From the December 2010 issue
I HAVE SUNG the praises of Charles Portis’s work so often, each time straining to hit the right note, that I am becoming a crank. Which might seem fitting: Portis’s fiction abounds in cranks. But one thing his cranks are not is effusive. Recently the Oxford American, which was to present Portis a lifetime achievement award, asked me for a brief tribute. (I wasn’t there for the ceremony. All Portis said, by way of accepting the award, was that he doubted he deserved it.) This is what I sent:
“The only adequate response to a Charles Portis novel is to jump in the air, do a flip, and wind up your feet, like Cheetah, Tarzan’s chimp, when he is intensely pleased. That’s why there are so many broken things in my reading quarters.”
I spoke my heart. But those words are unbefitting. No one in a Portis novel expresses his appreciation, or anything else, in such an over-the-top manner. His characters may be loony, but always level-headed. Take Squanto, the talking blue jay in Portis’s strangest novel, Masters of Atlantis. Any ordinary novelist would exploit an articulate blue jay for no end of emotional chatter. You know how blue jays in nature can get carried away. Portis directly quotes Squanto only once: “Welcome June. To Mystery Ranch. Welcome June. To Mystery Ranch.” I italicize that speech because it is so in the text, not I think for show, for emphasis, but to imply how any talking blue jay would sound. Yet as underplayed as he is, Squanto is a vivid character. He also affords the author (which is to say, in Portis’s case, the reader) a good deal of narrative mileage.
Squanto’s very presence—he is a gift from an enigmatic admirer—implies that his master, Austin Popper (a subordinate crank in the international order of Gnomons), is getting ideas. Squanto helps to propel, though not in the direction Popper has in mind, an extraordinary sequence in which the June in question, the woman whom Squanto addresses, is fecklessly— by Popper, that is—wooed. And as Squanto ages and evinces an inner life (“Popper fed a glazed cherry to Squanto. The jaybird was getting old. One wing drooped and he no longer talked much in an outright way. During the night he muttered.”) and dies, we realize that our story, however delusional and even inconsequential it might seem to the casual observer, is moving briskly along.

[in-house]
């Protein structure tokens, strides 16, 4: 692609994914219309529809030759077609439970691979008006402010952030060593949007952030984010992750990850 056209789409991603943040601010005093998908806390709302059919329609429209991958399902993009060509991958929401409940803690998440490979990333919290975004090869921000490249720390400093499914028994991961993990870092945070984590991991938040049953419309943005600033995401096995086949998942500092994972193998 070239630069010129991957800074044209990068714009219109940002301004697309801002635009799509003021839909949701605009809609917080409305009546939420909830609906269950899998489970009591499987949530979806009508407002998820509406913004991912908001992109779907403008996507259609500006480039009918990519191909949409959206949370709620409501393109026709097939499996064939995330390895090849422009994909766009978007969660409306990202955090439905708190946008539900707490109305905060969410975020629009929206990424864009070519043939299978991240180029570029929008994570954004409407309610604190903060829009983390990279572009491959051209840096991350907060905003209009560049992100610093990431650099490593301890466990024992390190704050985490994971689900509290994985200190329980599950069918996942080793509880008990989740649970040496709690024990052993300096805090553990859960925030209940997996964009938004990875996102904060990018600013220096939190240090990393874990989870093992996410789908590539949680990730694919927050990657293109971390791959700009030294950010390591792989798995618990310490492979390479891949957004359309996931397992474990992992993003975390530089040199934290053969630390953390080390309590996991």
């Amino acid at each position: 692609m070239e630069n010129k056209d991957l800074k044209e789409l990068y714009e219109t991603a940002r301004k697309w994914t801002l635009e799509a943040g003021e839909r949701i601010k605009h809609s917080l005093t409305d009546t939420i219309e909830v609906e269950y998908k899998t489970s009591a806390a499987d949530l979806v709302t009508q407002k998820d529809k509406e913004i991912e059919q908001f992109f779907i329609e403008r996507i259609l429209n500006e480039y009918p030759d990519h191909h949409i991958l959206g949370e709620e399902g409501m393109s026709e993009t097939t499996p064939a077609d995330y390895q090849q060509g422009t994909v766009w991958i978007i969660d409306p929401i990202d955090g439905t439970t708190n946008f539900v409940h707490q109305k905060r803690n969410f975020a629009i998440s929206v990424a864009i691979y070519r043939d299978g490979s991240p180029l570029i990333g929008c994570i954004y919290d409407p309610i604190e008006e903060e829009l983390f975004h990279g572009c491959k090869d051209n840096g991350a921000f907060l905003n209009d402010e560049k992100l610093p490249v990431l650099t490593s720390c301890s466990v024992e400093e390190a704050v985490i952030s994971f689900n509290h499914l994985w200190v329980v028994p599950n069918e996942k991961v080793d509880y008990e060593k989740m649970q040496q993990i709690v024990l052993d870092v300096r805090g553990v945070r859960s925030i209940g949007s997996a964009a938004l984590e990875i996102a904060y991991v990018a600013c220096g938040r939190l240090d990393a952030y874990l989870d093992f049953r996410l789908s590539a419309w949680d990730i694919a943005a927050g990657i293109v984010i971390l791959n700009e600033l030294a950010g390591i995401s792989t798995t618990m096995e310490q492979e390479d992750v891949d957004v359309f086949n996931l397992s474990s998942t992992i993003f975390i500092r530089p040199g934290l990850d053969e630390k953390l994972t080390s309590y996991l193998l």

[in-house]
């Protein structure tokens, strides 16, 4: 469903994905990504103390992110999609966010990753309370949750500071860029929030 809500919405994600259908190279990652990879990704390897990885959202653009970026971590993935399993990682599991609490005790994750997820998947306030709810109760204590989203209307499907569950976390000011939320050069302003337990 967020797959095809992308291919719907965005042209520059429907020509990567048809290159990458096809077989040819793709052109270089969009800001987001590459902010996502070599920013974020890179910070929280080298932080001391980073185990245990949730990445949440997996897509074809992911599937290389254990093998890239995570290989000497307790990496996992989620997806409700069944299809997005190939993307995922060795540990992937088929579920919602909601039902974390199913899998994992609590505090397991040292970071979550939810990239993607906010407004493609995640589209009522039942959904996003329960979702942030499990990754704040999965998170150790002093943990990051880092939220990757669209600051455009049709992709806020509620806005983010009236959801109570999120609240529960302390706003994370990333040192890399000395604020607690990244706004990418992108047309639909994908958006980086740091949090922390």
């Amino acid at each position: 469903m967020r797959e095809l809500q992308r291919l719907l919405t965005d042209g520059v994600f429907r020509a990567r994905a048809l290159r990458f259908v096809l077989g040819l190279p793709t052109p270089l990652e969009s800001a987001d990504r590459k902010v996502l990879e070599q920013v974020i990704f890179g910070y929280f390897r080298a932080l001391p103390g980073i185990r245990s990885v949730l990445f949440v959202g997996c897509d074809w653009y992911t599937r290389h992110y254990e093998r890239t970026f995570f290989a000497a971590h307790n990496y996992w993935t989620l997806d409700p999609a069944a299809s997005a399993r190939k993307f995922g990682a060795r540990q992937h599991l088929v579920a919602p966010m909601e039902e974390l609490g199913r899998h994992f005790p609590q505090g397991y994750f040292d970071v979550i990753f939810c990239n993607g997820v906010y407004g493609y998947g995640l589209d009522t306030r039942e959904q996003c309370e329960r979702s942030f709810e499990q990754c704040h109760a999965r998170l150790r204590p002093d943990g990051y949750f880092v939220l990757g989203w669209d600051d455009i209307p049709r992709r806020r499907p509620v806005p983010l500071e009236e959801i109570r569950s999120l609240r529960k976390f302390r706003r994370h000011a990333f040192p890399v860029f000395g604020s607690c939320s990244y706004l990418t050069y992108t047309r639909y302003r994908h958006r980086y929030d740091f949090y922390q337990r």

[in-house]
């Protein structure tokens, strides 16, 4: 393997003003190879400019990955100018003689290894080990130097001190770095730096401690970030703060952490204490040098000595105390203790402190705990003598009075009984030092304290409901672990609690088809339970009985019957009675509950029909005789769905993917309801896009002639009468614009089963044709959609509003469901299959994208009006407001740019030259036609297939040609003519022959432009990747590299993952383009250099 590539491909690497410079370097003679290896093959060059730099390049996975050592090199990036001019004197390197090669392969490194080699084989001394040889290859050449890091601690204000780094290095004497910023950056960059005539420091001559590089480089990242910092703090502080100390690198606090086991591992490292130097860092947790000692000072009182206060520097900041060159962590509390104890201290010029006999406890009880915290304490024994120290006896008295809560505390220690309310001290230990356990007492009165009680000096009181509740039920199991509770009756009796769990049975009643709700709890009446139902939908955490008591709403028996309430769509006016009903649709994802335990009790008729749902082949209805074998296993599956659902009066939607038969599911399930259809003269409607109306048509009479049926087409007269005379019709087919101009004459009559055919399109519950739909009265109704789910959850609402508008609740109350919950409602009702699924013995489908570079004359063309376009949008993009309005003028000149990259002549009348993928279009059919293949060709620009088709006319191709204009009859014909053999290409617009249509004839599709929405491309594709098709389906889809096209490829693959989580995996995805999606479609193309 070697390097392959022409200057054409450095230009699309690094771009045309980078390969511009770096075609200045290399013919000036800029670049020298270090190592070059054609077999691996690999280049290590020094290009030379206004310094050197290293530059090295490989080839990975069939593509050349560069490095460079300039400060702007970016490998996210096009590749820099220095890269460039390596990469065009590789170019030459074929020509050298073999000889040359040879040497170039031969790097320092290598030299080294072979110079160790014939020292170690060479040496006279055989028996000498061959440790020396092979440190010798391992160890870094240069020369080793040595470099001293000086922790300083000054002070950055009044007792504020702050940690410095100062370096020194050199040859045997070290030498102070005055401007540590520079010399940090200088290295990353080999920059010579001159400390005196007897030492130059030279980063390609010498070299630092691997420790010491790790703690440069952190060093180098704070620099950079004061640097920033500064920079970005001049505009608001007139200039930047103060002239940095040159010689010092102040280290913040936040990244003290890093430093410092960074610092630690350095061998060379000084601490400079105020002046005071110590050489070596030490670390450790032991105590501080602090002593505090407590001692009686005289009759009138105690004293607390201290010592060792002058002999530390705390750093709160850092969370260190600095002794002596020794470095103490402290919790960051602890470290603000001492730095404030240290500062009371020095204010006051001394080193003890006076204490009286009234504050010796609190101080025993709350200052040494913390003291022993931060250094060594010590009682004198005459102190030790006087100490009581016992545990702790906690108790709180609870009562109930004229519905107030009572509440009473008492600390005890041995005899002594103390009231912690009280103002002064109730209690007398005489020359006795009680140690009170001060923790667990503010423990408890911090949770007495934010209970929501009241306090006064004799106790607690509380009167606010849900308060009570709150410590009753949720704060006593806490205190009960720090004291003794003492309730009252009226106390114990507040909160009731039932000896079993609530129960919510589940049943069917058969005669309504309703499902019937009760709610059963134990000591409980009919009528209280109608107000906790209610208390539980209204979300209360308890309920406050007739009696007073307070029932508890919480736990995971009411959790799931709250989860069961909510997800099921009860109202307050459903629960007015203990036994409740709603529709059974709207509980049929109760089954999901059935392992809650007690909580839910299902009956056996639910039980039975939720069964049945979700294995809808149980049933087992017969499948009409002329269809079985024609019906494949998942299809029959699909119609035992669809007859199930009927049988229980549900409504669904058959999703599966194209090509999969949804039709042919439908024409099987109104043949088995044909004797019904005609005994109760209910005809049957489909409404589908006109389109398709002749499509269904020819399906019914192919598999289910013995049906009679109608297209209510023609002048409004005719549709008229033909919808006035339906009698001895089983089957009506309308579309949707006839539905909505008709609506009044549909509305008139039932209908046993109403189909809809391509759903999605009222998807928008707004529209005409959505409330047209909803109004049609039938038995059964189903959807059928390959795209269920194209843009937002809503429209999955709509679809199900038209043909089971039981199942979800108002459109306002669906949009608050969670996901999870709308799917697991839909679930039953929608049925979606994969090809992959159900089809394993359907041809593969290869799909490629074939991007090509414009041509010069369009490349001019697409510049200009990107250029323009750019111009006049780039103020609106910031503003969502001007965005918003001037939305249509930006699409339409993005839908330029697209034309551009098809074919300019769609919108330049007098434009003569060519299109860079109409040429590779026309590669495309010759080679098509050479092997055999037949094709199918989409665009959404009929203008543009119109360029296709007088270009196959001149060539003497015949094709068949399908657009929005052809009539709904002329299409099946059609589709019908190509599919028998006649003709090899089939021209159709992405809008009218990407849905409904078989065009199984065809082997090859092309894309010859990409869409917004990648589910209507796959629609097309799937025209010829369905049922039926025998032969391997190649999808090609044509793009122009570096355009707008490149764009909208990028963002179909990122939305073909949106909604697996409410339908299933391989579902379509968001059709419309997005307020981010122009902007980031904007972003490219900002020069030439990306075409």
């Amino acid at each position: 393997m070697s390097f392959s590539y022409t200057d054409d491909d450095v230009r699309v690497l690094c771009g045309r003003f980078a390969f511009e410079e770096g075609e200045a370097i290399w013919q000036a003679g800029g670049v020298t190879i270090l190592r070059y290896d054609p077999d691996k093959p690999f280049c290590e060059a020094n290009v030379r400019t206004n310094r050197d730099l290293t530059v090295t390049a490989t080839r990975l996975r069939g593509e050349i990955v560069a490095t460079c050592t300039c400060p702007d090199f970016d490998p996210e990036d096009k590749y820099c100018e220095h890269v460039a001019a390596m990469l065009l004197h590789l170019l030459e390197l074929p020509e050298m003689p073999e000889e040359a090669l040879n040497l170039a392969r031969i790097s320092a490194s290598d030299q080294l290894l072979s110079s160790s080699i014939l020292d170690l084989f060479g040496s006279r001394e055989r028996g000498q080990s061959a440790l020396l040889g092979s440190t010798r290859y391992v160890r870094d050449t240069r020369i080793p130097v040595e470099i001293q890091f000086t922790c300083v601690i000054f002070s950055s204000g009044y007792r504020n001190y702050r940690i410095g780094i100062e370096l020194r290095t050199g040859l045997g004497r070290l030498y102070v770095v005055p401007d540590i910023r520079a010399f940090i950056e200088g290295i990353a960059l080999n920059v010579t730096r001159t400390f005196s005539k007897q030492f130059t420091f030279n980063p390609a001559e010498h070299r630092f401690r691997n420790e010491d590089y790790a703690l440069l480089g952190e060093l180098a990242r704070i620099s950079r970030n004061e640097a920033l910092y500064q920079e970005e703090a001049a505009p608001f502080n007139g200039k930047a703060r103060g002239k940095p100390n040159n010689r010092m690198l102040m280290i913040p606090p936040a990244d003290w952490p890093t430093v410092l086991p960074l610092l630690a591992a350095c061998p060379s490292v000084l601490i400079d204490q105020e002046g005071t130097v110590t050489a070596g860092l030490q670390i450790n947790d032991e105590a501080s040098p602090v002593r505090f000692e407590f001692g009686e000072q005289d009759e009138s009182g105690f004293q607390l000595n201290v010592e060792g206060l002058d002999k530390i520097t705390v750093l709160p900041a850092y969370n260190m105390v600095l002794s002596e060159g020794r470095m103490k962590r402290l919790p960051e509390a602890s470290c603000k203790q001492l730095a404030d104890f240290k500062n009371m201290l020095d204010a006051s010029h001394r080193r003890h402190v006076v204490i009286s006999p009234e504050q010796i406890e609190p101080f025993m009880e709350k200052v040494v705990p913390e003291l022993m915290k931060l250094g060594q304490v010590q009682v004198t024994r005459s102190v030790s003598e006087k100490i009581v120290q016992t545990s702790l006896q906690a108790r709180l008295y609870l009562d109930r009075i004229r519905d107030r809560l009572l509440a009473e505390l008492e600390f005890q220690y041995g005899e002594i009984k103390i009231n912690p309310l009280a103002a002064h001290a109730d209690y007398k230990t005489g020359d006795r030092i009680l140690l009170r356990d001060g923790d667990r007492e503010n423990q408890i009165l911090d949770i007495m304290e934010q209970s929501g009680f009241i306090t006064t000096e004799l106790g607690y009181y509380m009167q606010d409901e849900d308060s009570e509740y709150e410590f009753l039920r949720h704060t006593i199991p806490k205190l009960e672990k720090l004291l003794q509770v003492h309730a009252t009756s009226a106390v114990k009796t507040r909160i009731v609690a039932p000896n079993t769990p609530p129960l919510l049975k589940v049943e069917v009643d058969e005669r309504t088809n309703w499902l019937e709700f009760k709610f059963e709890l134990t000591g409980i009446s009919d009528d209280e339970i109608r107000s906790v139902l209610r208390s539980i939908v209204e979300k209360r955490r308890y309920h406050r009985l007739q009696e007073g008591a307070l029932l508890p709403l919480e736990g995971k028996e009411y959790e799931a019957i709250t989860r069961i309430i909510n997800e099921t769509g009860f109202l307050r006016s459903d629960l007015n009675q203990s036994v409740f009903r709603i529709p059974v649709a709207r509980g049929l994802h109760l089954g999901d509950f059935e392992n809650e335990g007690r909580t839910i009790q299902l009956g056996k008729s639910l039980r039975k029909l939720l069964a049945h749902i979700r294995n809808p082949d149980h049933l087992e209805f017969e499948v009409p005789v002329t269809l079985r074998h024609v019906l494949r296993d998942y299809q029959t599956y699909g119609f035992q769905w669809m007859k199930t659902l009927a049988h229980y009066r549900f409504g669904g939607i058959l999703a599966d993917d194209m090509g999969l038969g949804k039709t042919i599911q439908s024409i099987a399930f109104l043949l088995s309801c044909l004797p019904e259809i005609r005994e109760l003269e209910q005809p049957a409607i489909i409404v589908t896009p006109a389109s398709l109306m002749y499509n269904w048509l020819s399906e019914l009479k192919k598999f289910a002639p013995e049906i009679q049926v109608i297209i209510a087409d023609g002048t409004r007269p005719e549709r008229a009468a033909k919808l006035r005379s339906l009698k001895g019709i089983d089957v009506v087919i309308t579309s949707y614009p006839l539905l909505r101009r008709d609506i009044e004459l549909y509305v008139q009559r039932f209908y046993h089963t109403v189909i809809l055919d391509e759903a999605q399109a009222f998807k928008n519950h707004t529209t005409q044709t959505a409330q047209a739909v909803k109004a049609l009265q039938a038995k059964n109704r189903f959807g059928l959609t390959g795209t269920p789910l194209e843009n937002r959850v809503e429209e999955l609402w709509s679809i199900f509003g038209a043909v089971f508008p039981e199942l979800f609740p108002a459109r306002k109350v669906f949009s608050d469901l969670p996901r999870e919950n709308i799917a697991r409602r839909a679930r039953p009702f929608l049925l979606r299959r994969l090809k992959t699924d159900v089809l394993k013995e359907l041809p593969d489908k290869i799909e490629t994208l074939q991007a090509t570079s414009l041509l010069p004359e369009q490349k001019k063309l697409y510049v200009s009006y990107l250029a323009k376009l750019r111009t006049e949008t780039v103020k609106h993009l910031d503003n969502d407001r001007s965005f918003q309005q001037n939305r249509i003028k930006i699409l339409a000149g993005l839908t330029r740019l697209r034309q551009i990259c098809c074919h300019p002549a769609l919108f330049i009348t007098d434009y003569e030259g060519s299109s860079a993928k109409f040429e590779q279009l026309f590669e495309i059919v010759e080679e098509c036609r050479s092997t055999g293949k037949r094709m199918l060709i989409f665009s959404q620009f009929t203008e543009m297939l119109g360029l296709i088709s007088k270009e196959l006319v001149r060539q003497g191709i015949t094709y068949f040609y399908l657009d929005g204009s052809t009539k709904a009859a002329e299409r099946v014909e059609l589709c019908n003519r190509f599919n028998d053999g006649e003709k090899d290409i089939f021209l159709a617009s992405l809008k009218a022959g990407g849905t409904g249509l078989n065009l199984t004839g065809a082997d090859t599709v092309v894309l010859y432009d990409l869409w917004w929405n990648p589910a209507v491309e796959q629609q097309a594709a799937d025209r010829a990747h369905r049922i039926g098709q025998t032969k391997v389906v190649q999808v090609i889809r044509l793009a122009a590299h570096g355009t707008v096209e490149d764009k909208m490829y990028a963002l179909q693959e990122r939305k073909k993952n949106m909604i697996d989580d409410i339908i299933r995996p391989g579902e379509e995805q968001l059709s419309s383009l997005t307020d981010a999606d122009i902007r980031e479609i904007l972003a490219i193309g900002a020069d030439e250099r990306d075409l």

Now I’ve looked back over what I’ve written, and, Phooey! For one thing, did you ever see such complicated sentences? A Portis sentence is simplicity itself. The harder I try to analyze Portis’s stories as straight-facedly as he tells them, the more over-intricate I get.
He’s funny. He’s the funniest writer I know of, in part because his characters don’t realize it at all. Most of them are downright humorless, without necessarily realizing that either. From Squanto to Rooster Cogburn, they are all dead-serious birds. (Ray Midge, the narrator of The Dog of the South, can see why people would refer to him sometimes as rat-faced, but he believes his sharp features might more accurately be called birdlike.) They evoke intense affection from lovers of Portis’s fiction, but not because they are trying to, nor because they are capable of getting it from one another.
True Grit, Portis’s most rousing tale, is in its way a love story—all the more poignant for its sheer lack of romance. It’s a true-blue loyalty story, anyway. Portis’s characters have character; they tend to do what they say they are going to do. And in their almost heart-breakingly slantwise ways, some of them feel for one another. If the Coen Brothers don’t do True Grit justice—you know how Cheetah used to jump up and down jabbering when he was mad?